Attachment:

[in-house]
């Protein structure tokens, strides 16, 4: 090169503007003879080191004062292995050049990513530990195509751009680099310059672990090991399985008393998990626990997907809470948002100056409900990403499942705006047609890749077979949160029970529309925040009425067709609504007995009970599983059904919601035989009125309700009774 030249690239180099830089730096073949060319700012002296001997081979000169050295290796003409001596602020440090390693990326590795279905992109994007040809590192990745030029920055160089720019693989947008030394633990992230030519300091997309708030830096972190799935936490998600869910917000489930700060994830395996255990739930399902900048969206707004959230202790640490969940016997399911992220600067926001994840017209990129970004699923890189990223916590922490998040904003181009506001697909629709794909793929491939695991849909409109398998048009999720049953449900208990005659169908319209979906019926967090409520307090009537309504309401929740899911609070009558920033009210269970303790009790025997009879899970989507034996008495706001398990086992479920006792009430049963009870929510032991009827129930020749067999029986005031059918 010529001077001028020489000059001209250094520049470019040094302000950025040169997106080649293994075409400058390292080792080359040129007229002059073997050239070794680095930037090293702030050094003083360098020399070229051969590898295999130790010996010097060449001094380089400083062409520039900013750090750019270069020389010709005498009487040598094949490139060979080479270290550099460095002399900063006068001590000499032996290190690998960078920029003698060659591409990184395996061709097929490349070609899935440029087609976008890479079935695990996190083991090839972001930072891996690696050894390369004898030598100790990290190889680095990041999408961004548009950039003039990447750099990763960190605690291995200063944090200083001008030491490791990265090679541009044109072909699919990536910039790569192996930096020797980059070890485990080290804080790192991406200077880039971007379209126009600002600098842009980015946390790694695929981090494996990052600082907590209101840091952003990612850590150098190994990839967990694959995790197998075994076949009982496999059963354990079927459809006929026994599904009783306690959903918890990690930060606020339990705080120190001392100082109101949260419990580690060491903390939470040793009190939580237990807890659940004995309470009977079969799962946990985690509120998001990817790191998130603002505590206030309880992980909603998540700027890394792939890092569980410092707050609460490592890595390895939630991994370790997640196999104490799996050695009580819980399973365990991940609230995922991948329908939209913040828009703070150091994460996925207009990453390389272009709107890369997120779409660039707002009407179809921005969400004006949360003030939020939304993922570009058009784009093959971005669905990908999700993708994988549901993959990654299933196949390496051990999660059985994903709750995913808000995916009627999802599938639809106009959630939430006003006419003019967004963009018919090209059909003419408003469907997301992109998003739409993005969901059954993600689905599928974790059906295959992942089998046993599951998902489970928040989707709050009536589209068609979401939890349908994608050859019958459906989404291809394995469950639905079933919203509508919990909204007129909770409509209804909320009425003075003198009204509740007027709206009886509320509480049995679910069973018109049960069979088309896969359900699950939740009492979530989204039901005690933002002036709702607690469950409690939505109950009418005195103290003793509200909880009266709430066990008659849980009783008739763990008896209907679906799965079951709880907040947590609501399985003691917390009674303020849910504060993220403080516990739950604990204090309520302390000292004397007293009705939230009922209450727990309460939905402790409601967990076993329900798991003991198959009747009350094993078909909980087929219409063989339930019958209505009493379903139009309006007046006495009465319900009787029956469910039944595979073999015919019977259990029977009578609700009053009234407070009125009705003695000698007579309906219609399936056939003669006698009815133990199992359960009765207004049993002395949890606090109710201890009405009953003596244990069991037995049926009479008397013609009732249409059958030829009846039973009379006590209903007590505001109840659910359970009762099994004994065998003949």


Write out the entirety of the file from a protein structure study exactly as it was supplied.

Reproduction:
[in-house]
């Protein structure tokens, strides 16, 4: 090169503007003879080191004062292995050049990513530990195509751009680099310059672990090991399985008393998990626990997907809470948002100056409900990403499942705006047609890749077979949160029970529309925040009425067709609504007995009970599983059904919601035989009125309700009774 030249690239180099830089730096073949060319700012002296001997081979000169050295290796003409001596602020440090390693990326590795279905992109994007040809590192990745030029920055160089720019693989947008030394633990992230030519300091997309708030830096972190799935936490998600869910917000489930700060994830395996255990739930399902900048969206707004959230202790640490969940016997399911992220600067926001994840017209990129970004699923890189990223916590922490998040904003181009506001697909629709794909793929491939695991849909409109398998048009999720049953449900208990005659169908319209979906019926967090409520307090009537309504309401929740899911609070009558920033009210269970303790009790025997009879899970989507034996008495706001398990086992479920006792009430049963009870929510032991009827129930020749067999029986005031059918 010529001077001028020489000059001209250094520049470019040094302000950025040169997106080649293994075409400058390292080792080359040129007229002059073997050239070794680095930037090293702030050094003083360098020399070229051969590898295999130790010996010097060449001094380089400083062409520039900013750090750019270069020389010709005498009487040598094949490139060979080479270290550099460095002399900063006068001590000499032996290190690998960078920029003698060659591409990184395996061709097929490349070609899935440029087609976008890479079935695990996190083991090839972001930072891996690696050894390369004898030598100790990290190889680095990041999408961004548009950039003039990447750099990763960190605690291995200063944090200083001008030491490791990265090679541009044109072909699919990536910039790569192996930096020797980059070890485990080290804080790192991406200077880039971007379209126009600002600098842009980015946390790694695929981090494996990052600082907590209101840091952003990612850590150098190994990839967990694959995790197998075994076949009982496999059963354990079927459809006929026994599904009783306690959903918890990690930060606020339990705080120190001392100082109101949260419990580690060491903390939470040793009190939580237990807890659940004995309470009977079969799962946990985690509120998001990817790191998130603002505590206030309880992980909603998540700027890394792939890092569980410092707050609460490592890595390895939630991994370790997640196999104490799996050695009580819980399973365990991940609230995922991948329908939209913040828009703070150091994460996925207009990453390389272009709107890369997120779409660039707002009407179809921005969400004006949360003030939020939304993922570009058009784009093959971005669905990908999700993708994988549901993959990654299933196949390496051990999660059985994903709750995913808000995916009627999802599938639809106009959630939430006003006419003019967004963009018919090209059909003419408003469907997301992109998003739409993005969901059954993600689905599928974790059906295959992942089998046993599951998902489970928040989707709050009536589209068609979401939890349908994608050859019958459906989404291809394995469950639905079933919203509508919990909204007129909770409509209804909320009425003075003198009204509740007027709206009886509320509480049995679910069973018109049960069979088309896969359900699950939740009492979530989204039901005690933002002036709702607690469950409690939505109950009418005195103290003793509200909880009266709430066990008659849980009783008739763990008896209907679906799965079951709880907040947590609501399985003691917390009674303020849910504060993220403080516990739950604990204090309520302390000292004397007293009705939230009922209450727990309460939905402790409601967990076993329900798991003991198959009747009350094993078909909980087929219409063989339930019958209505009493379903139009309006007046006495009465319900009787029956469910039944595979073999015919019977259990029977009578609700009053009234407070009125009705003695000698007579309906219609399936056939003669006698009815133990199992359960009765207004049993002395949890606090109710201890009405009953003596244990069991037995049926009479008397013609009732249409059958030829009846039973009379006590209903007590505001109840659910359970009762099994004994065998003949």